Professor Denise Comer
English Composition I: Achieving Expertise
15 April 2013
Review: Coyle, Daniel (2009). The Sweet Spot. The Talent Code. Greatness Isn’t Born. It’s Grown. Here’s How. New York: Bantam (Extract from Chapter I)
Greatness and its shortcomings
The human boundaries of excellence in various areas of expertise continue to stretch beyond our expectations. People nowadays are getting faster, stronger – perhaps even more intelligent – and overall better at what they are tasked to do. Given this context of continuous antagonism and effort, certain people always seem to stand out in the crowd: those who are actually better than average, the gifted ones. What makes them arise from mediocre state? One would assume innate, inexplicable “talent” is the first answer that comes to mind; judging by its title, Coyle begs to differ in his book The Sweet Spot. The Talent Code. Greatness Isn’t Born. It’s Grown. Here’s How.
In the first chapter of his book, based on his copious research along nine so called “talent hotbeds”  or as a friend more colloquially suggested “chicken-wire Harvards” , Coyle delves in the matter of talent and its components. Carefully trying to assign a definition to the term, Coyle introduces us to the world of sports, psychology and flight simulation; the results in all cases seem to deter the notion that talented people are miraculously so. Along with the brief descriptions of his endeavor that took him on what his daughter compares to an alternative “treasure hunt” , readers of his work actually come to realize that perhaps the term “talent” is highly overrated; perhaps it does exist in terms of a being prone to a grandeur in certain fields – mainly athletic – but it should be more properly substituted by the term “deep practice” . For Coyle it’s nothing more really than “practice makes perfect” motto reinvented. In page 18 Coyle defines this as a paradox since”… experiences where you’re forced to slow down, make errors, and correct them—as you would if you were walking up an ice-covered hill, slipping and stumbling as you go—end up making you swift and graceful without your realizing it.” Indeed after skimming the first pages of the chapter it seems quite reasonable to the author and the audience as well, that through constant effort we redeem ourselves through our mistakes; we actually become better at what we are trying to do by doing it wrong at first – it is in the human nature to strive for perfection amidst fallacy.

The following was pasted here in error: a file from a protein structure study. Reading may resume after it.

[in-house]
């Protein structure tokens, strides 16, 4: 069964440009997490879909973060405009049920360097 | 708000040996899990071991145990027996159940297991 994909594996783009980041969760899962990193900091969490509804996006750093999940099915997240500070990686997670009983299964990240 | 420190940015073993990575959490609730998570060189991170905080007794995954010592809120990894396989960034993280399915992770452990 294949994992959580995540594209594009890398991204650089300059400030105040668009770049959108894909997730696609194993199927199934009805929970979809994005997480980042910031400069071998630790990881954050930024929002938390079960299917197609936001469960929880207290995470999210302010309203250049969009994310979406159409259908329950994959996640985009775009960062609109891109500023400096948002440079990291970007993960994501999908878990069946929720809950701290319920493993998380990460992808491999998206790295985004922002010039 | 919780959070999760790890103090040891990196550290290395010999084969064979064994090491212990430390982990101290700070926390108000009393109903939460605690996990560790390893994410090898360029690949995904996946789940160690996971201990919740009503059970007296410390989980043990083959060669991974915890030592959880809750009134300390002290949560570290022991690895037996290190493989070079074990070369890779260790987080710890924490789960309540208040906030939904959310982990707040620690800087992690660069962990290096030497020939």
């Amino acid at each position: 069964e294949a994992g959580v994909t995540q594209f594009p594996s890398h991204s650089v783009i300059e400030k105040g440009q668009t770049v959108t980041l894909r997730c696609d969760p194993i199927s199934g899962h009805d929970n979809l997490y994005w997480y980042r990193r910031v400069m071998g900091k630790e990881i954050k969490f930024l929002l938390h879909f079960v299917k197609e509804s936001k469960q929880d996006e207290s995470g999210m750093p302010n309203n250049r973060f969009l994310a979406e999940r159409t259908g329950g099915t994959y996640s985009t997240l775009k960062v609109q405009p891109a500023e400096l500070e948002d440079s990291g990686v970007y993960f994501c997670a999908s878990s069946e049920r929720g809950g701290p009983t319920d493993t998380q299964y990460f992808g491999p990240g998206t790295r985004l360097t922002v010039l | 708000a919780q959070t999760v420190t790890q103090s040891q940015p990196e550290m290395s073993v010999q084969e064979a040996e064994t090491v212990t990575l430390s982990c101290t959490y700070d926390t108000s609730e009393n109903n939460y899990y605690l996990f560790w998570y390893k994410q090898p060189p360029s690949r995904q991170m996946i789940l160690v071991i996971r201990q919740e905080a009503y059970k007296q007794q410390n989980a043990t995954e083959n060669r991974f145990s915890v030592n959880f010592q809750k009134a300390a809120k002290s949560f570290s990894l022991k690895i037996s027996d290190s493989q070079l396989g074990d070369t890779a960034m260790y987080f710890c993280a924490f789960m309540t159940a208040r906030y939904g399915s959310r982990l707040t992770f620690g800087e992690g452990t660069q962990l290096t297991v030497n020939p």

In order to back his assumptions Coyle makes use of the scientific world as well as that of empirical data. Professor Bjork, chair of psychology in the prestigious UCLA, provides the very definition of the chapter’s title: “”It’s all about finding the sweet spot,” Bjork said. «There’s an optimal gap between what you know and what you’re trying to do. When you find that sweet spot, learning takes off.”  In other words it takes really more than just one’s time and strength; one needs to be able to do that efficiently.